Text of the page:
One year post GDPR- What have we learned and what can we expect?
As the EU General Data Protection Regulation (GDPR) reaches its first anniversary what have we learned, and what can we expect to see in the next 12 months? The answer to that question is plenty. Since the regulation came into force on the May 25th, 2018 the focus has been on data breaches. This has significantly raised the public’s awareness of data privacy. European Union Data Protection Authorities received more than 90,000 complaints and 40,000 data breach notifications in the first nine months, there are more than 250 investigations into data transfer violations and a fine of 50,000,000 Euros for Google for failing to obtain consent. Countries reporting the highest number of data breaches were The Netherlands, Germany and the UK. However, data protection authorities have highlighted a tendency to over notify for fear of not having “done the right thing”. Not all breaches need to be reported. Knowing when to report appears to be a lesson not yet learned.
Interestingly and according to the European Commission, in the peak month of May 2018, GDPR was searched more often than Beyonce and Kim Kardashian. For a data privacy regulation to reach the levels of celebrity status in search terms helps demonstrate that it is on the way to achieving its key objective, to put the individual more in control of their personal data. The European Data Protection Board also published its guidelines on territorial scope, confirming that the GDPR does indeed have long arms. US companies need to take note. We also saw an increase in business commitment with senior management acknowledging the importance of data protection leading to an increase in resources for compliance and spend on this key area.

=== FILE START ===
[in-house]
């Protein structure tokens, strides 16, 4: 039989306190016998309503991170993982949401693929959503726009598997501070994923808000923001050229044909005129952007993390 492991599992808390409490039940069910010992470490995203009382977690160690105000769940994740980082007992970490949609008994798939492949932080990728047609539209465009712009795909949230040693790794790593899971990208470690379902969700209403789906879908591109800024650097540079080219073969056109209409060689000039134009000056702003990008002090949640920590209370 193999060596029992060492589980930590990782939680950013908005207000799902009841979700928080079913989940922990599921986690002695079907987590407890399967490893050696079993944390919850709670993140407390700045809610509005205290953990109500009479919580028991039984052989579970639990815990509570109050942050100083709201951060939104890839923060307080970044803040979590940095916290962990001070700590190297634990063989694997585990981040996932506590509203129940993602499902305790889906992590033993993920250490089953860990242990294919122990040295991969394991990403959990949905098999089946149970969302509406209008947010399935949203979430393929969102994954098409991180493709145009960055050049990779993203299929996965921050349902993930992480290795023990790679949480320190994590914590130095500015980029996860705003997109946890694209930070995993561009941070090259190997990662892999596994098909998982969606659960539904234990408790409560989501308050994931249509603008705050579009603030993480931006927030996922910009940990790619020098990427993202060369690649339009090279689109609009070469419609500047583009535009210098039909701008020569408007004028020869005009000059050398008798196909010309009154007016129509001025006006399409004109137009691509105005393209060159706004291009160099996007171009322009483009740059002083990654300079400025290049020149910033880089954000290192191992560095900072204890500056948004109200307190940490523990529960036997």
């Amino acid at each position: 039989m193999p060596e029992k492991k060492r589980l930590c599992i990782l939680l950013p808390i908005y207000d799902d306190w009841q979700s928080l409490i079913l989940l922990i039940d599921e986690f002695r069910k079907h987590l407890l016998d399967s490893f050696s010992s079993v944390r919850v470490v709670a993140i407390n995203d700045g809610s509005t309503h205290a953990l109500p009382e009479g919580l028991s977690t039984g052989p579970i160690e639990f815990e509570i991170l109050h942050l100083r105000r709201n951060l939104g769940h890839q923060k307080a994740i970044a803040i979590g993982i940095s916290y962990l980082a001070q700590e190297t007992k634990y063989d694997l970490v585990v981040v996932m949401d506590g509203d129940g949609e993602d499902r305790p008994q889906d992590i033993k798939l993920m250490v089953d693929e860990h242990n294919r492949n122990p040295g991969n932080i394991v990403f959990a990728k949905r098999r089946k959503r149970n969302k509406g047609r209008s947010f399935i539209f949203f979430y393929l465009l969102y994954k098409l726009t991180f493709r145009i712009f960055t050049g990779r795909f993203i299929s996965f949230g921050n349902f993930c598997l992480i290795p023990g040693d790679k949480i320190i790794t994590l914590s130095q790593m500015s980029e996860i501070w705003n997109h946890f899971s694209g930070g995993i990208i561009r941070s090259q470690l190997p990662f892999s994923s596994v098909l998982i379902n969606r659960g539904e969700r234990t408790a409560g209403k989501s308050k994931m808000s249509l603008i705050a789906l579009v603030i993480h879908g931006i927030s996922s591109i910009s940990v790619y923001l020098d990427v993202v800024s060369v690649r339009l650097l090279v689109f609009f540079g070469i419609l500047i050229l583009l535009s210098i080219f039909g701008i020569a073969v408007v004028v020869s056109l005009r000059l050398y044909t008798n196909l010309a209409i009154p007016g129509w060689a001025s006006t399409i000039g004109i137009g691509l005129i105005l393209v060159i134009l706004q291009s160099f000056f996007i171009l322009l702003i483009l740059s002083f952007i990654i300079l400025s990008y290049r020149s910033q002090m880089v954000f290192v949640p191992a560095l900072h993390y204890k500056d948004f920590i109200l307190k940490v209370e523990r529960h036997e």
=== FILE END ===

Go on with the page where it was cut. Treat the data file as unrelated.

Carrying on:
The GDPR has helped to shape global privacy and contributed to the changing landscape including public awareness. New regulations such as the controversial California Consumer Privacy Act have been passed. Also in the US, the Children’s Online Privacy Protection Act is facing amendments proposed by Senator Markey. Though the authors would have done well to look towards the GDPR and how it relates to children when writing this Bill.
Many challenges lie ahead as we move into this second year, particularly around territorial scope and data transfers. One objective, to harmonize data protection across the EU, has not been achieved in several areas. If we look at the regulation specifically in relation to children for example, the differing ages of consent across the EU member states poses several issues for Information Society Services (ISSs) which must treat children differently in the UK to, for example Germany or Spain. There is also a lack of understanding among app and website developers over the lawful basis that should be applied when processing data, legitimate interest is not a free pass to collect and use a child’s personal data any which way they choose and on the other hand there is also a tendency to the over use of consent.
Children’s privacy will take its place in the spotlight in the coming months. Watch this space. The ICO (UK data protection authority) will publish the Age Appropriate Design Code this summer. This code is enforceable and ISSs will have to comply. The EDPB also has children firmly in its sights. The current work plan published earlier this year includes a focus on children. The GDPR is like a journey that never ends, it’s not a completed task but an evolving one and ISSs needs to stay ahead and on top. PRIVO is at the heart of developments in this space and will be updating its GDPRkids™ Privacy Assured Program to ensure it remains relevant and mapped to the regulation, the latest guidance and codes. For more information on the program, which demonstrates compliance in relation to children, contact us!